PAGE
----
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Among the sufferers for king Charles the first, none cast greater lustre on the cause than this heroic lord, who seems to have been actuated by a true spirit of honour and disinterestedness. Some contracted great merit from their behaviour in that quarrel; the conduct and brave death of this lord were but the conclusion of a life of virtue, accomplishments, and humanity.

He wrote

“The History and Antiquities of the Isle of Man (his own little kingdom), with an Account of his own Proceedings and Losses in the civil War; interspersed with sundry Advices to his Son."

It was not completed as he intended it, but is published as he left it in Peck's Desiderata Curiosa,

But what did him greater honour, was the spirited answer he sent to Ireton, who made him large offers if he would deliver up the island to him. Though that letter has been printed more

• Vol. ii. lib. 11.

than once, such a model of brave natural eloquence cannot be thought tedious.

prove, like

“ I received your letter with indignation, and with scorn return you this answer, that I cannot but wonder whence you should gather any hopes that I should

you, treacherous to my sovereign ; since you cannot be ignorant of my former actings in his late majesty's service, from which principles of loyalty I am no whit departed. I scorn your proffers; I disdain your favour; I abhor your treason; and am so far from delivering up this island to your advantage, that I shall keep it to the utmost of my power to your destruction. Take this for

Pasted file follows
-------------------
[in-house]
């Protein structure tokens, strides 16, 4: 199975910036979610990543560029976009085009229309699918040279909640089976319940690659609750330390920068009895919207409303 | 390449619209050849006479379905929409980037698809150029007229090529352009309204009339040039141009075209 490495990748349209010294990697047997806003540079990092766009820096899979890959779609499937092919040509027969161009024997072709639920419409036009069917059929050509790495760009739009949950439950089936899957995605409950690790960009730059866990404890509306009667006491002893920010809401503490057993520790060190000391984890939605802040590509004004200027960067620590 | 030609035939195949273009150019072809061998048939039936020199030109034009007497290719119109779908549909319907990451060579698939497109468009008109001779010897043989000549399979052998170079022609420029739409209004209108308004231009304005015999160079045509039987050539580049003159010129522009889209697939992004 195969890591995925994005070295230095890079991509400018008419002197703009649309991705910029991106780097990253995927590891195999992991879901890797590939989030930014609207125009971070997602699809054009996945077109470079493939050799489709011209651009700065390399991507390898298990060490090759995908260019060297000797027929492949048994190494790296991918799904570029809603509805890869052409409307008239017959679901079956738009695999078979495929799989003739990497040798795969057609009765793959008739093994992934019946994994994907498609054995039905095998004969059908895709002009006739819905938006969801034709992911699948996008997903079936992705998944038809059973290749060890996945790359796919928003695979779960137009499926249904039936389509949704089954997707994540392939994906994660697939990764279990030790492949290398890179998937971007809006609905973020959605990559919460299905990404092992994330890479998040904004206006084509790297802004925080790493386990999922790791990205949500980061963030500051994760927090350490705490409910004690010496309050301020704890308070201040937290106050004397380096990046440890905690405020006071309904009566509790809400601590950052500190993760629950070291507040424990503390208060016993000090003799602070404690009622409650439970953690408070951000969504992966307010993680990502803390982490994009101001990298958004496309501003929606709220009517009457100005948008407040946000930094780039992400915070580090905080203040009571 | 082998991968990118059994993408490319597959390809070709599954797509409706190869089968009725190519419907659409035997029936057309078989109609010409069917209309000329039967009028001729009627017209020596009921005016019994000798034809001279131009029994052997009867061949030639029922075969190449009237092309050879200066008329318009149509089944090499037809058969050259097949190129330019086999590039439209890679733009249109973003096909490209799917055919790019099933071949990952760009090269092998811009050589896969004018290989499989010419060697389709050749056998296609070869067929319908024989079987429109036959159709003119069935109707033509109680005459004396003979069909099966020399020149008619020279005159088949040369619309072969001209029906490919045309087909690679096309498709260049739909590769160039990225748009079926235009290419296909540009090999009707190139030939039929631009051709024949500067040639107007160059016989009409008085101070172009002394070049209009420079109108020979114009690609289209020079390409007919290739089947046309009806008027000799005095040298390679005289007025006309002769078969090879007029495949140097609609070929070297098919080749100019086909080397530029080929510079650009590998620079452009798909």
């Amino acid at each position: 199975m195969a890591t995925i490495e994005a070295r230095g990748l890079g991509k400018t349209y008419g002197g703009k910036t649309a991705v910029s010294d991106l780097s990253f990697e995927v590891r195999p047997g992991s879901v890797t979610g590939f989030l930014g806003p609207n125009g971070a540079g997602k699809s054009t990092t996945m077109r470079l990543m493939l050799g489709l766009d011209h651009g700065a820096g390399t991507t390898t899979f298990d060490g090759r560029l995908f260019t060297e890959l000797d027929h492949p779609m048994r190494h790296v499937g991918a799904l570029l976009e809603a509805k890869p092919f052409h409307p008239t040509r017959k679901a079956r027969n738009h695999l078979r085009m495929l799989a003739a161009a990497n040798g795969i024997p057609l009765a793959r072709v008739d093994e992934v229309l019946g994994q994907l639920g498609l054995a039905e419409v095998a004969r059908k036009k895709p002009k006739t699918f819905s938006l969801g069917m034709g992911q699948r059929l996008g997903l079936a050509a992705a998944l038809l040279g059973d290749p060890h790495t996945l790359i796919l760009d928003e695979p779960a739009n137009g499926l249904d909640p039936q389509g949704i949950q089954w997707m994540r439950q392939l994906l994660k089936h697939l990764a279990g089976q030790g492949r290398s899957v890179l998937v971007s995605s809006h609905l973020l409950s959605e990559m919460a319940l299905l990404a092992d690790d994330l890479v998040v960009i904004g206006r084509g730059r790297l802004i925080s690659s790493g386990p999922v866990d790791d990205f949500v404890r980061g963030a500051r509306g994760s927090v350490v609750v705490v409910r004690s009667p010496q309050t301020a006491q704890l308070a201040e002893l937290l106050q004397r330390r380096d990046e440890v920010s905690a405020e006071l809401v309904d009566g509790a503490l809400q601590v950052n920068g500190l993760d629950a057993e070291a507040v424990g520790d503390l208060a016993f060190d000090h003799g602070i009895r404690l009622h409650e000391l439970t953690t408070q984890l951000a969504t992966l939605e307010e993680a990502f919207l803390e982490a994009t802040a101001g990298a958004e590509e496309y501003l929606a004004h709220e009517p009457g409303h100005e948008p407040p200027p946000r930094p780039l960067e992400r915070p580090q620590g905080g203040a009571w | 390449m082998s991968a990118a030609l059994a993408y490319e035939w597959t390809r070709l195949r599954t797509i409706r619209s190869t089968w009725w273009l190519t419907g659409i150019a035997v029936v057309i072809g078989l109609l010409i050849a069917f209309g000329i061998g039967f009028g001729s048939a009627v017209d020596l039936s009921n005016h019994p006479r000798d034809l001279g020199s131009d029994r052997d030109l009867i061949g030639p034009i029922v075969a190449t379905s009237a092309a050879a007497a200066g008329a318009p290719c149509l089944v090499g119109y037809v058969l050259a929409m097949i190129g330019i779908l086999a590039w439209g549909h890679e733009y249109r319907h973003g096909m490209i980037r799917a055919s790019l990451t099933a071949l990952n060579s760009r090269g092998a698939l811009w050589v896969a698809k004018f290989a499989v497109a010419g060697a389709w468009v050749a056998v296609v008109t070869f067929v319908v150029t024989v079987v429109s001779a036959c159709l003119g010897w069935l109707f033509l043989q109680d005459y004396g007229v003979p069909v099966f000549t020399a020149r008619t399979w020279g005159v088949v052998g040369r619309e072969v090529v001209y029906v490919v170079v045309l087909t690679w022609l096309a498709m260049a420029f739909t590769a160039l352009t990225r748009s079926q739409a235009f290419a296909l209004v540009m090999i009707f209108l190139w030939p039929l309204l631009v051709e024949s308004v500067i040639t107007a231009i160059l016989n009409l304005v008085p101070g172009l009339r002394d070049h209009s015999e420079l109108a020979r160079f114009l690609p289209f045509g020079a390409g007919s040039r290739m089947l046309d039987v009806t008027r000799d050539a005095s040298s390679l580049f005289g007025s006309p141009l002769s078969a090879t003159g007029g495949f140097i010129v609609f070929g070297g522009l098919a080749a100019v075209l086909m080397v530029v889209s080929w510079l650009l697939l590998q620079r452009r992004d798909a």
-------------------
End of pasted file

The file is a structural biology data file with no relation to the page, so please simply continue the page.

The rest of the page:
final answer, and forbear any farther solicitations; for if you trouble me with any more messages of this nature, I will burn the paper and hang up the bearer. This is the immutable resolution, and shall be the undoubted practice of him, who accounts it his chiefest glory to be his majesty's most loyal and obedient subject, From Castle-town, this

DERBY." 12th of July, 1649."


3 In a collection of letters printed by Bickerton, 1745, p. 10; and in another in two volumes by Dodsley, 1755, vol. i. p. 190. There are some slight variations in the two copies, and the former by mistake supposes the letter sent to Cromwell instead of Ireton. [So does Collins; who says the copy of this letter was found in the study of sir Thomas Roe, embassador to the Ottoman Porte, &c. Sir Thomas, however, died in 1644.]

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[Mr. Reed has enabled me to state, that in 1649 was published,

“ A Declaration of the Right Honourable James, Earle of Derby, Lord Stanley Strange, of Knocking, and of the Isle of Man, concerning his Resolution to keep the Isle of Man for his Majesties Service against all Force whatsoever; together with his Lordship’s Letter, in Answer to Commissary-general Ireton.” 4to.

James, seventh earl of Derby, was the son of earl William, and the nephew of earl Ferdinando, before noticed ~; and was highly distinguished by his hospitality, courage, loyalty, and tragical end. He was so esteemed in his country, that when he was directed, in 1642, to assemble his friends in the county of Lancaster, he had an appearance on three heaths near Bury, Ormskirk, and Preston, of twenty thousand men cach. At this time, it was resolved to erect the royal standard at Warrington; by a fatal change of .councils, however, the place was altered to that of Nottingham, and the opportunity lost of benefiting by the great interest of this family. The earl was afterwards sent back to raise his dependents; but in the interim the tide of loyalty turned, numbers determined to stand 'nenter, and others embraced the opposite party.